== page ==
All of the machines are successfully running cgminer from your earlier posts. Any ideas on what might be going wrong?

    1. nwoolls Post author

      You could try using Homebrew to install libidn if you do not have it. The command “brew install libidn” should install it.

      Had you had MacPorts installed at any point? There’s a post here that indicates it may be a conflict between the curl installed from Homebrew and a previous installation from MacPorts.

      1. Rich Evers (@whatevers)

        That post sent me in the right direction – thanks! I’m working with pristine OS X installs, so MacPorts hadn’t been used before. Turns out I was missing both libidn and openssl. It’s not very elegant, but this is what got me up and running:

        brew install openssl
        brew install libidn
        sudo mkdir -p /opt/local/lib
        sudo ln -s /usr/local/Cellar/openssl/1.0.1e/lib/libssl.1.0.0.dylib /opt/local/lib/libssl.1.0.0.dylib
        sudo ln -s /usr/local/Cellar/openssl/1.0.1e/lib/libcrypto.1.0.0.dylib /opt/local/lib/libcrypto.1.0.0.dylib

  4. Mitch

    I’m just getting no where with setting up my iMac for litecoin mining. I’ve got an older iMac 3.06 GHz Core 2 Duo with OS X 10.6.8, so I can’t install Xcode without updating the OS which I don’t want to do. I’ve downloaded cpuminer, extracted the file and placed the “Exec Minerd” file into my applications folder with Litecoin QT app. Everyone else says you need to open Terminal and type in all of these commands and I have tried that and can’t figure it out. I’ve registered to get a “pooler” account, but I’m not even sure if I’m entering that correctly. I have one with This is so frustrating!
    I’m willing to pay you for assistance if you’d like to email me.


    1. Jay

      I’m new to Litecoin mining as well, but this appears to have me gotten up and running. (I’m slightly rephrasing what Nathaniel and RIch have said.)

      1) Get the Mac OS X litecoin app from
      2) Drag it into your Applications folder; I placed mine in /Users//Applications to keep it out of the main directory of my Mac
      3) Download the cpuminer app that Nathaniel linked to from Github and place the minderd file in the SAME FOLDER as Litecoin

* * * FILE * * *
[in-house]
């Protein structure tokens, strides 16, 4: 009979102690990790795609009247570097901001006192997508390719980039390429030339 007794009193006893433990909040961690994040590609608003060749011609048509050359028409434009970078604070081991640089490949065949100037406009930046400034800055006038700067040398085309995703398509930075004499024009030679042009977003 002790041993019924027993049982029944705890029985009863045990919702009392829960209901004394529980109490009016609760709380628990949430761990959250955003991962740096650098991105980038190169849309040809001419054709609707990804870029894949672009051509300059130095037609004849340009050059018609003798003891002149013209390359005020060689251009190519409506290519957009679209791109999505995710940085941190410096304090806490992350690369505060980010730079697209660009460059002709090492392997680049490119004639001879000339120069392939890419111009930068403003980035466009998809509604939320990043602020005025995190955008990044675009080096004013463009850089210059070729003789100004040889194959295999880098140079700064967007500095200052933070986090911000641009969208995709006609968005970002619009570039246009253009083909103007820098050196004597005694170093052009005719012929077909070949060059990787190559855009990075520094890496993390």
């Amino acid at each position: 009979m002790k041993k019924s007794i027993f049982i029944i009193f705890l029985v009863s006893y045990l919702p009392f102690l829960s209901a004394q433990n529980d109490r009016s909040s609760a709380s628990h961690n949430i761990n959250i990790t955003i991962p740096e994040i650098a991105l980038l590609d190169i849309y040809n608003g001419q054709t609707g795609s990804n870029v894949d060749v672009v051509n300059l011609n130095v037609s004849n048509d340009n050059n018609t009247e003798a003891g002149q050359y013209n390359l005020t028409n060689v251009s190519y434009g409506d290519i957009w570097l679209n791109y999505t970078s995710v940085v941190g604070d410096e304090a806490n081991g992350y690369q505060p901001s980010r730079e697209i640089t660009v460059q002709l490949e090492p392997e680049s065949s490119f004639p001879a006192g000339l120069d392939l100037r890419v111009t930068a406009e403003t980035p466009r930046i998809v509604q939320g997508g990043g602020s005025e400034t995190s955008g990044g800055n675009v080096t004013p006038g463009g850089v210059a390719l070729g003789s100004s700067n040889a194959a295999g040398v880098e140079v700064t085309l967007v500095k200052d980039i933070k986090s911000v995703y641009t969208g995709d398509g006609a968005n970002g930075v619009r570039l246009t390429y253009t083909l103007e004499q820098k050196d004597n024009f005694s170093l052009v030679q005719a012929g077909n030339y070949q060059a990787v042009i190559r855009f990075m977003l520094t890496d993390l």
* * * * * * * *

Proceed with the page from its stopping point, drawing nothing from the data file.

4) The minerd app from Github looks for certain libraries that aren’t present by default in Mac OS X, so you can use Homebrew to install them. You can get Homebrew from or use this command in the Terminal to download and install Homebrew:

      ruby -e “$(curl -fsSL”

      5) Now you can use Homebrew to install the needed libraries, openssl and libidn; wait for the first command to finish before entering the second:

      brew install openssl
      brew install libidn

      6) Once those packages are installed, you need to put them in a location where minerd can find them. The easiest way to do this is create symlinks (aliases) that point to the copies that Homebrew created. These commands in the Terminal create the needed folders and create the symlinks:

      sudo mkdir -p /opt/local/lib
      sudo ln -s /usr/local/Cellar/openssl/1.0.1e/lib/libssl.1.0.0.dylib /opt/local/lib/libssl.1.0.0.dylib
      sudo ln -s /usr/local/Cellar/openssl/1.0.1e/lib/libcrypto.1.0.0.dylib /opt/local/lib/libcrypto.1.0.0.dylib

      1. Mitch

        Hi Jay,
        I really appreciate you trying to assist me. I promise I’m not a complete computer idiot, it’s just that I have never worked with the command/terminal portion. As an example, I copied your link for the terminal to get Homebrew and pasted it into the terminal, hit enter…..nothing.

        I’ve been going through all of this stuff for days reading and trying things and realized that I had already downloaded “Homebrew”. It has so many files within the files. I don’t know what to do with all of them. Once I’ve seen this type stuff actually done once or twice, I’m good to go from there on out, but for whatever reason, I just can’t seem to get this going on my own by reading the instructions. I literally need it laid out before for the first time as, “a,b,c….” The people that have been able to get going with the instructions seem to have at least some experience with terminal, etc. I do know that this is the portion that if one single character or space is incorrect, nothing will work. I’m not completely sure of what specific info is supposed to even go into the “mining port address” within the Litecoin program itself. Does it literally need “http://”? unlike a web browser anymore. I’ve tried that all ways, but I realize if the commands themselves are incorrect, no amount of miner/worker info is going to make it work either.

        Again, I really appreciate your trying to assist and I wished I were able to understand what you have laid out better. I’d pay you as well. If you live around The Woodlands, TX., let me know. What I really need is someone to just talk me through it over the phone. I can’t think of anyone at work that knows this type stuff any better than myself.

        Thank you, Jay!

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  7. Konrad

    Everything is great except that I dont have the “Mining tab” on my LTC Wallet App. What to do then? Using MAC OS X 10.5.8

    1. nwoolls Post author

      The Mining tab is no longer in the latest Litecoin-QT wallet app. I’ll update the blog post to reflect this fact. Sorry for the confusion!

  8. nOOn

    Hello, what do you mean, in the same folder as Litecoin Qt? I tried to put it in the Applications folder, in the same package, nothing works… keeps on telling me it doesn’t find the command?

  9. Vitali

    Hi Jay,

    maybe my question is really dumb, but I googled and searched the web for the answer about,… it felt like 2 million years. I didnt fint the answer.
    Where do the mined coins go? In my wallet file? Where is it saved, if I dont mine with Litecoin-QT?

  10. Aaron

    when inputting the mining command:

    ./minerd -o http://host:port -u username -p password -t thread-count

    into the minerd, what is the username and password that i should enter? also how do i connect it with pooled mining.


  11. Kris

    Do I need to worry about my MBP overheating? I’ve read that using MBPs for bitcoin mining can be quite dangerous.

    Any thoughts?